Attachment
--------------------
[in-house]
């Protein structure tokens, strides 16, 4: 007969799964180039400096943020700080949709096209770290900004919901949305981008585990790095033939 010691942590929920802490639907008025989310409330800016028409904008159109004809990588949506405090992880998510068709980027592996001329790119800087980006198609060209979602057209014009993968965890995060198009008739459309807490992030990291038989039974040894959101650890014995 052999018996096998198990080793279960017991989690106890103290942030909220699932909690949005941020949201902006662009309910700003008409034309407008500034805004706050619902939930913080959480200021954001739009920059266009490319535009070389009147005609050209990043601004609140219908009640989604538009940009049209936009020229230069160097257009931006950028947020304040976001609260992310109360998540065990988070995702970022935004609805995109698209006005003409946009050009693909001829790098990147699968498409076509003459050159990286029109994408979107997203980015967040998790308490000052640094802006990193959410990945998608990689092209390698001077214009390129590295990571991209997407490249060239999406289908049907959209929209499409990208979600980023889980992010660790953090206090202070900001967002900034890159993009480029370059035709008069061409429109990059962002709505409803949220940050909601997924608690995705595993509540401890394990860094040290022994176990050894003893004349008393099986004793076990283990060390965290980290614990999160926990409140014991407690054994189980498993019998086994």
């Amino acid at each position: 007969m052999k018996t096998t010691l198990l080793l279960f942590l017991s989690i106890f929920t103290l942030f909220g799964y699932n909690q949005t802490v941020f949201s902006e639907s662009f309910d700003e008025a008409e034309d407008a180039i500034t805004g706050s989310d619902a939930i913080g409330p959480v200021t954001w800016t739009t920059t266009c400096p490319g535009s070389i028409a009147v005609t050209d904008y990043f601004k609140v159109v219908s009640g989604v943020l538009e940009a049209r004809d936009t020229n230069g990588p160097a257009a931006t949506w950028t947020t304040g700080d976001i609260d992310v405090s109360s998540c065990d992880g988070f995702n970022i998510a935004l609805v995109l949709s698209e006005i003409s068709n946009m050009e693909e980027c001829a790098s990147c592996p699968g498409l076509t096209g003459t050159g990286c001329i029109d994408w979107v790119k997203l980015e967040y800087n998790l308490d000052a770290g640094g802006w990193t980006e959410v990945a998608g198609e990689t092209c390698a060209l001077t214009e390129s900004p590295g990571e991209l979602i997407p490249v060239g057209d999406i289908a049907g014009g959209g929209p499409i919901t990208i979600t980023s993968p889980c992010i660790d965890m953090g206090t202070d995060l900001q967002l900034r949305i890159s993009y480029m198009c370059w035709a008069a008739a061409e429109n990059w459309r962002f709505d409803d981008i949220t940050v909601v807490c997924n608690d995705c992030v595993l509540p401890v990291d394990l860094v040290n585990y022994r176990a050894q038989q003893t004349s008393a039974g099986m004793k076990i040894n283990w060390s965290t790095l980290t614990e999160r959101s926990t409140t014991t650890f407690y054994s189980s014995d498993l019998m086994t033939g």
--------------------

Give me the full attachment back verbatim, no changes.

[in-house]
């Protein structure tokens, strides 16, 4: 007969799964180039400096943020700080949709096209770290900004919901949305981008585990790095033939 010691942590929920802490639907008025989310409330800016028409904008159109004809990588949506405090992880998510068709980027592996001329790119800087980006198609060209979602057209014009993968965890995060198009008739459309807490992030990291038989039974040894959101650890014995 052999018996096998198990080793279960017991989690106890103290942030909220699932909690949005941020949201902006662009309910700003008409034309407008500034805004706050619902939930913080959480200021954001739009920059266009490319535009070389009147005609050209990043601004609140219908009640989604538009940009049209936009020229230069160097257009931006950028947020304040976001609260992310109360998540065990988070995702970022935004609805995109698209006005003409946009050009693909001829790098990147699968498409076509003459050159990286029109994408979107997203980015967040998790308490000052640094802006990193959410990945998608990689092209390698001077214009390129590295990571991209997407490249060239999406289908049907959209929209499409990208979600980023889980992010660790953090206090202070900001967002900034890159993009480029370059035709008069061409429109990059962002709505409803949220940050909601997924608690995705595993509540401890394990860094040290022994176990050894003893004349008393099986004793076990283990060390965290980290614990999160926990409140014991407690054994189980498993019998086994």
């Amino acid at each position: 007969m052999k018996t096998t010691l198990l080793l279960f942590l017991s989690i106890f929920t103290l942030f909220g799964y699932n909690q949005t802490v941020f949201s902006e639907s662009f309910d700003e008025a008409e034309d407008a180039i500034t805004g706050s989310d619902a939930i913080g409330p959480v200021t954001w800016t739009t920059t266009c400096p490319g535009s070389i028409a009147v005609t050209d904008y990043f601004k609140v159109v219908s009640g989604v943020l538009e940009a049209r004809d936009t020229n230069g990588p160097a257009a931006t949506w950028t947020t304040g700080d976001i609260d992310v405090s109360s998540c065990d992880g988070f995702n970022i998510a935004l609805v995109l949709s698209e006005i003409s068709n946009m050009e693909e980027c001829a790098s990147c592996p699968g498409l076509t096209g003459t050159g990286c001329i029109d994408w979107v790119k997203l980015e967040y800087n998790l308490d000052a770290g640094g802006w990193t980006e959410v990945a998608g198609e990689t092209c390698a060209l001077t214009e390129s900004p590295g990571e991209l979602i997407p490249v060239g057209d999406i289908a049907g014009g959209g929209p499409i919901t990208i979600t980023s993968p889980c992010i660790d965890m953090g206090t202070d995060l900001q967002l900034r949305i890159s993009y480029m198009c370059w035709a008069a008739a061409e429109n990059w459309r962002f709505d409803d981008i949220t940050v909601v807490c997924n608690d995705c992030v595993l509540p401890v990291d394990l860094v040290n585990y022994r176990a050894q038989q003893t004349s008393a039974g099986m004793k076990i040894n283990w060390s965290t790095l980290t614990e999160r959101s926990t409140t014991t650890f407690y054994s189980s014995d498993l019998m086994t033939g």